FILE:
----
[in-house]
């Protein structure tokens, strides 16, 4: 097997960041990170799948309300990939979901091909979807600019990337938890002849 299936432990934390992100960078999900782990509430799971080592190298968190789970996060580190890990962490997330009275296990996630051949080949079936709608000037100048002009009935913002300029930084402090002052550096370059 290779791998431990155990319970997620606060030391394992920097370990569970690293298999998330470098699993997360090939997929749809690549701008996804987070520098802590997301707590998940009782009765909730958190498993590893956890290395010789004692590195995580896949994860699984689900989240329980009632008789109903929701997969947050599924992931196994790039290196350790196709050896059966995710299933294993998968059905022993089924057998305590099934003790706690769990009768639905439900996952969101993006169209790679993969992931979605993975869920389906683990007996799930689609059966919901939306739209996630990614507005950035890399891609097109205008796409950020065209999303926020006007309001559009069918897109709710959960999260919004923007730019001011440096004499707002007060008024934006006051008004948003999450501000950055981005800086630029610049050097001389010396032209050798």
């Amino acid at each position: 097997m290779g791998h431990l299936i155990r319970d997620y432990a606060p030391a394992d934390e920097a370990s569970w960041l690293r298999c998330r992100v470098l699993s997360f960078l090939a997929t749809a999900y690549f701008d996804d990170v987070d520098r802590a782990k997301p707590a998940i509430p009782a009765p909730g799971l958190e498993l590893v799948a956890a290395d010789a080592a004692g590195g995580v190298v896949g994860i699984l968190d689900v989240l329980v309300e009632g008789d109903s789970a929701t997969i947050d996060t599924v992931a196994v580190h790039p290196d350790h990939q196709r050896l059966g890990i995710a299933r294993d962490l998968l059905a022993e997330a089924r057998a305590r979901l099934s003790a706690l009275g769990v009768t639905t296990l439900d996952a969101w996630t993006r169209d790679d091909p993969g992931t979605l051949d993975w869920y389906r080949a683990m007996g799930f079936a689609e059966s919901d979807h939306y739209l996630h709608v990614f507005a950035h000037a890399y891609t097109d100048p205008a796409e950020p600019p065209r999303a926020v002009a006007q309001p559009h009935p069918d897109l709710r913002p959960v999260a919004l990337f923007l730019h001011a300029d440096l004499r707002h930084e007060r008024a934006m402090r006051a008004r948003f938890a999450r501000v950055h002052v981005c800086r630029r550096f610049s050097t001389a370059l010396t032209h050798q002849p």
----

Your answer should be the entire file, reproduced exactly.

[in-house]
């Protein structure tokens, strides 16, 4: 097997960041990170799948309300990939979901091909979807600019990337938890002849 299936432990934390992100960078999900782990509430799971080592190298968190789970996060580190890990962490997330009275296990996630051949080949079936709608000037100048002009009935913002300029930084402090002052550096370059 290779791998431990155990319970997620606060030391394992920097370990569970690293298999998330470098699993997360090939997929749809690549701008996804987070520098802590997301707590998940009782009765909730958190498993590893956890290395010789004692590195995580896949994860699984689900989240329980009632008789109903929701997969947050599924992931196994790039290196350790196709050896059966995710299933294993998968059905022993089924057998305590099934003790706690769990009768639905439900996952969101993006169209790679993969992931979605993975869920389906683990007996799930689609059966919901939306739209996630990614507005950035890399891609097109205008796409950020065209999303926020006007309001559009069918897109709710959960999260919004923007730019001011440096004499707002007060008024934006006051008004948003999450501000950055981005800086630029610049050097001389010396032209050798």
């Amino acid at each position: 097997m290779g791998h431990l299936i155990r319970d997620y432990a606060p030391a394992d934390e920097a370990s569970w960041l690293r298999c998330r992100v470098l699993s997360f960078l090939a997929t749809a999900y690549f701008d996804d990170v987070d520098r802590a782990k997301p707590a998940i509430p009782a009765p909730g799971l958190e498993l590893v799948a956890a290395d010789a080592a004692g590195g995580v190298v896949g994860i699984l968190d689900v989240l329980v309300e009632g008789d109903s789970a929701t997969i947050d996060t599924v992931a196994v580190h790039p290196d350790h990939q196709r050896l059966g890990i995710a299933r294993d962490l998968l059905a022993e997330a089924r057998a305590r979901l099934s003790a706690l009275g769990v009768t639905t296990l439900d996952a969101w996630t993006r169209d790679d091909p993969g992931t979605l051949d993975w869920y389906r080949a683990m007996g799930f079936a689609e059966s919901d979807h939306y739209l996630h709608v990614f507005a950035h000037a890399y891609t097109d100048p205008a796409e950020p600019p065209r999303a926020v002009a006007q309001p559009h009935p069918d897109l709710r913002p959960v999260a919004l990337f923007l730019h001011a300029d440096l004499r707002h930084e007060r008024a934006m402090r006051a008004r948003f938890a999450r501000v950055h002052v981005c800086r630029r550096f610049s050097t001389a370059l010396t032209h050798q002849p």